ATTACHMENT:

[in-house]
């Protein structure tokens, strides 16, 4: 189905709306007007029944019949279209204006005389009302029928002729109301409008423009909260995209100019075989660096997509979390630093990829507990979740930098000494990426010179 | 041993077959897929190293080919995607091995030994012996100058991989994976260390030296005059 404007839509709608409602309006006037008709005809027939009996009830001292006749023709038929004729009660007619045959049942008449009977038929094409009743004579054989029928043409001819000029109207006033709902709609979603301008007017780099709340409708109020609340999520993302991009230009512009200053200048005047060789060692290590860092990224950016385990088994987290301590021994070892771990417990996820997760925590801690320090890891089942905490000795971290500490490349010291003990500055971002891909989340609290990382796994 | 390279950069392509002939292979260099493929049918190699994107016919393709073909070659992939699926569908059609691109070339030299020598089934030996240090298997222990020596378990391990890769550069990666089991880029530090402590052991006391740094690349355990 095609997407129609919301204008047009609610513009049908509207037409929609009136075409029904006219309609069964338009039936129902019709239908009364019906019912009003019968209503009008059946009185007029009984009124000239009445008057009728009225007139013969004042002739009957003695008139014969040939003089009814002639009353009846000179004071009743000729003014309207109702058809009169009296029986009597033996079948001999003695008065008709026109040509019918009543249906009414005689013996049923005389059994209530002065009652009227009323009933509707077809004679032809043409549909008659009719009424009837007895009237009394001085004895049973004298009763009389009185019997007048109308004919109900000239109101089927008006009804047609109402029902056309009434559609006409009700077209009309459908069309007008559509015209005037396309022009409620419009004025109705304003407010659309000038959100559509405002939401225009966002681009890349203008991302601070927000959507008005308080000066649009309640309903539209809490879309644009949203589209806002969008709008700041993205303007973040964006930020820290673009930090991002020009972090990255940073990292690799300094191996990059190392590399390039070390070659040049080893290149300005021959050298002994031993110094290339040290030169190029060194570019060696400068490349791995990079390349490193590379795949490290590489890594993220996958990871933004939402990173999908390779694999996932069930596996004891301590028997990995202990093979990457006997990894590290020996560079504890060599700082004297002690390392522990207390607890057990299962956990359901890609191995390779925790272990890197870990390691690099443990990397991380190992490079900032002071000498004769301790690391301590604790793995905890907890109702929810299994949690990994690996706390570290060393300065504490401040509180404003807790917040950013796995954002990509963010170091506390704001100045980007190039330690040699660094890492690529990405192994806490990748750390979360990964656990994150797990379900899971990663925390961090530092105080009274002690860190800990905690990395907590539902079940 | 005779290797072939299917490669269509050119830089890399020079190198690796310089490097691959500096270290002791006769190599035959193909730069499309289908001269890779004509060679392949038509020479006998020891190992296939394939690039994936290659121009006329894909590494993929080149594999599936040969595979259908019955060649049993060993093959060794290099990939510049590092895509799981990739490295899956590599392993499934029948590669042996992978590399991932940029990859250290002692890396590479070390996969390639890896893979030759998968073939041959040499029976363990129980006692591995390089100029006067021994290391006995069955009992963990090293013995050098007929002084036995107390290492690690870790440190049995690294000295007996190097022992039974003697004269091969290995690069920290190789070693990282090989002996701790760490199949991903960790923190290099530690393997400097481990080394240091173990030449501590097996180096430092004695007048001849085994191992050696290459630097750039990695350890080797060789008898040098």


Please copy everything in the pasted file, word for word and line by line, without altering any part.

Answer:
[in-house]
């Protein structure tokens, strides 16, 4: 189905709306007007029944019949279209204006005389009302029928002729109301409008423009909260995209100019075989660096997509979390630093990829507990979740930098000494990426010179 | 041993077959897929190293080919995607091995030994012996100058991989994976260390030296005059 404007839509709608409602309006006037008709005809027939009996009830001292006749023709038929004729009660007619045959049942008449009977038929094409009743004579054989029928043409001819000029109207006033709902709609979603301008007017780099709340409708109020609340999520993302991009230009512009200053200048005047060789060692290590860092990224950016385990088994987290301590021994070892771990417990996820997760925590801690320090890891089942905490000795971290500490490349010291003990500055971002891909989340609290990382796994 | 390279950069392509002939292979260099493929049918190699994107016919393709073909070659992939699926569908059609691109070339030299020598089934030996240090298997222990020596378990391990890769550069990666089991880029530090402590052991006391740094690349355990 095609997407129609919301204008047009609610513009049908509207037409929609009136075409029904006219309609069964338009039936129902019709239908009364019906019912009003019968209503009008059946009185007029009984009124000239009445008057009728009225007139013969004042002739009957003695008139014969040939003089009814002639009353009846000179004071009743000729003014309207109702058809009169009296029986009597033996079948001999003695008065008709026109040509019918009543249906009414005689013996049923005389059994209530002065009652009227009323009933509707077809004679032809043409549909008659009719009424009837007895009237009394001085004895049973004298009763009389009185019997007048109308004919109900000239109101089927008006009804047609109402029902056309009434559609006409009700077209009309459908069309007008559509015209005037396309022009409620419009004025109705304003407010659309000038959100559509405002939401225009966002681009890349203008991302601070927000959507008005308080000066649009309640309903539209809490879309644009949203589209806002969008709008700041993205303007973040964006930020820290673009930090991002020009972090990255940073990292690799300094191996990059190392590399390039070390070659040049080893290149300005021959050298002994031993110094290339040290030169190029060194570019060696400068490349791995990079390349490193590379795949490290590489890594993220996958990871933004939402990173999908390779694999996932069930596996004891301590028997990995202990093979990457006997990894590290020996560079504890060599700082004297002690390392522990207390607890057990299962956990359901890609191995390779925790272990890197870990390691690099443990990397991380190992490079900032002071000498004769301790690391301590604790793995905890907890109702929810299994949690990994690996706390570290060393300065504490401040509180404003807790917040950013796995954002990509963010170091506390704001100045980007190039330690040699660094890492690529990405192994806490990748750390979360990964656990994150797990379900899971990663925390961090530092105080009274002690860190800990905690990395907590539902079940 | 005779290797072939299917490669269509050119830089890399020079190198690796310089490097691959500096270290002791006769190599035959193909730069499309289908001269890779004509060679392949038509020479006998020891190992296939394939690039994936290659121009006329894909590494993929080149594999599936040969595979259908019955060649049993060993093959060794290099990939510049590092895509799981990739490295899956590599392993499934029948590669042996992978590399991932940029990859250290002692890396590479070390996969390639890896893979030759998968073939041959040499029976363990129980006692591995390089100029006067021994290391006995069955009992963990090293013995050098007929002084036995107390290492690690870790440190049995690294000295007996190097022992039974003697004269091969290995690069920290190789070693990282090989002996701790760490199949991903960790923190290099530690393997400097481990080394240091173990030449501590097996180096430092004695007048001849085994191992050696290459630097750039990695350890080797060789008898040098």